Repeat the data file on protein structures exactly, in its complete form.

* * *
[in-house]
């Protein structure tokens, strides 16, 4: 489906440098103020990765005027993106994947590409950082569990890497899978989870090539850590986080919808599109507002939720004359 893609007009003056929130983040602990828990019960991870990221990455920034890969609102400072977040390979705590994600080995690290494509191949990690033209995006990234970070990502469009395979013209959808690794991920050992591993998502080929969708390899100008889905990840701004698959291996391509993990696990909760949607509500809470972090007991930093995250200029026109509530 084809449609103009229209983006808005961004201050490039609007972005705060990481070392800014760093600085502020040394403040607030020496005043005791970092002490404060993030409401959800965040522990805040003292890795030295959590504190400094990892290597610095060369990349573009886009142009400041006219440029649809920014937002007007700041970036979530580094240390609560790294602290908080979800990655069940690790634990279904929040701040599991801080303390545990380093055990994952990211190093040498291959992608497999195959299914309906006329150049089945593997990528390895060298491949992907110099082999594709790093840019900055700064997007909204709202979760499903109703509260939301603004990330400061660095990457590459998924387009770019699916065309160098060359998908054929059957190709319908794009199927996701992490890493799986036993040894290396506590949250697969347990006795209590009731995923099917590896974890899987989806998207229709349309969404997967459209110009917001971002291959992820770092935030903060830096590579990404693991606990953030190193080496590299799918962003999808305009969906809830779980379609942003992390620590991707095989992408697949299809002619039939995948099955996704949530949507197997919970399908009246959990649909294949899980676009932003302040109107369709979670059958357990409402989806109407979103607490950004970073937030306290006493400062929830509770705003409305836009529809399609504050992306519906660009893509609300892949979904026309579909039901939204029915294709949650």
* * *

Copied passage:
[in-house]
């Protein structure tokens, strides 16, 4: 489906440098103020990765005027993106994947590409950082569990890497899978989870090539850590986080919808599109507002939720004359 893609007009003056929130983040602990828990019960991870990221990455920034890969609102400072977040390979705590994600080995690290494509191949990690033209995006990234970070990502469009395979013209959808690794991920050992591993998502080929969708390899100008889905990840701004698959291996391509993990696990909760949607509500809470972090007991930093995250200029026109509530 084809449609103009229209983006808005961004201050490039609007972005705060990481070392800014760093600085502020040394403040607030020496005043005791970092002490404060993030409401959800965040522990805040003292890795030295959590504190400094990892290597610095060369990349573009886009142009400041006219440029649809920014937002007007700041970036979530580094240390609560790294602290908080979800990655069940690790634990279904929040701040599991801080303390545990380093055990994952990211190093040498291959992608497999195959299914309906006329150049089945593997990528390895060298491949992907110099082999594709790093840019900055700064997007909204709202979760499903109703509260939301603004990330400061660095990457590459998924387009770019699916065309160098060359998908054929059957190709319908794009199927996701992490890493799986036993040894290396506590949250697969347990006795209590009731995923099917590896974890899987989806998207229709349309969404997967459209110009917001971002291959992820770092935030903060830096590579990404693991606990953030190193080496590299799918962003999808305009969906809830779980379609942003992390620590991707095989992408697949299809002619039939995948099955996704949530949507197997919970399908009246959990649909294949899980676009932003302040109107369709979670059958357990409402989806109407979103607490950004970073937030306290006493400062929830509770705003409305836009529809399609504050992306519906660009893509609300892949979904026309579909039901939204029915294709949650």